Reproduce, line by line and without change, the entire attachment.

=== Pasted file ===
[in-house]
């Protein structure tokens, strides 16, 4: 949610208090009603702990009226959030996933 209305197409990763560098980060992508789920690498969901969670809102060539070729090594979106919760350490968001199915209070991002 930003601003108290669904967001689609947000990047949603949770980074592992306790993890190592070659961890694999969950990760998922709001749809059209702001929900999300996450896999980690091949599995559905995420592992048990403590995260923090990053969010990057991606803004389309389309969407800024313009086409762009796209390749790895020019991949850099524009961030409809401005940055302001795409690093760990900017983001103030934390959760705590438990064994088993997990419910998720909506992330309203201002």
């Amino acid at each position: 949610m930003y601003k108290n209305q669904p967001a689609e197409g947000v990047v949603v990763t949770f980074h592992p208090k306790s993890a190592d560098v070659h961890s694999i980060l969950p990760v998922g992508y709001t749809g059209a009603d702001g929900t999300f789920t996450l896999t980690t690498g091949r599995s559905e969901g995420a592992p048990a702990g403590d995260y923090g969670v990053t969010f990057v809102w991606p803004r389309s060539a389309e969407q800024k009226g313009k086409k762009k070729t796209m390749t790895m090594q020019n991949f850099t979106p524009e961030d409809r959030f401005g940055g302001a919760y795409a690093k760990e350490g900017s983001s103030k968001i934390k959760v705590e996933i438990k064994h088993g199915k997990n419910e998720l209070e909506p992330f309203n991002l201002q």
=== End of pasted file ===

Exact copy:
[in-house]
């Protein structure tokens, strides 16, 4: 949610208090009603702990009226959030996933 209305197409990763560098980060992508789920690498969901969670809102060539070729090594979106919760350490968001199915209070991002 930003601003108290669904967001689609947000990047949603949770980074592992306790993890190592070659961890694999969950990760998922709001749809059209702001929900999300996450896999980690091949599995559905995420592992048990403590995260923090990053969010990057991606803004389309389309969407800024313009086409762009796209390749790895020019991949850099524009961030409809401005940055302001795409690093760990900017983001103030934390959760705590438990064994088993997990419910998720909506992330309203201002």
């Amino acid at each position: 949610m930003y601003k108290n209305q669904p967001a689609e197409g947000v990047v949603v990763t949770f980074h592992p208090k306790s993890a190592d560098v070659h961890s694999i980060l969950p990760v998922g992508y709001t749809g059209a009603d702001g929900t999300f789920t996450l896999t980690t690498g091949r599995s559905e969901g995420a592992p048990a702990g403590d995260y923090g969670v990053t969010f990057v809102w991606p803004r389309s060539a389309e969407q800024k009226g313009k086409k762009k070729t796209m390749t790895m090594q020019n991949f850099t979106p524009e961030d409809r959030f401005g940055g302001a919760y795409a690093k760990e350490g900017s983001s103030k968001i934390k959760v705590e996933i438990k064994h088993g199915k997990n419910e998720l209070e909506p992330f309203n991002l201002q």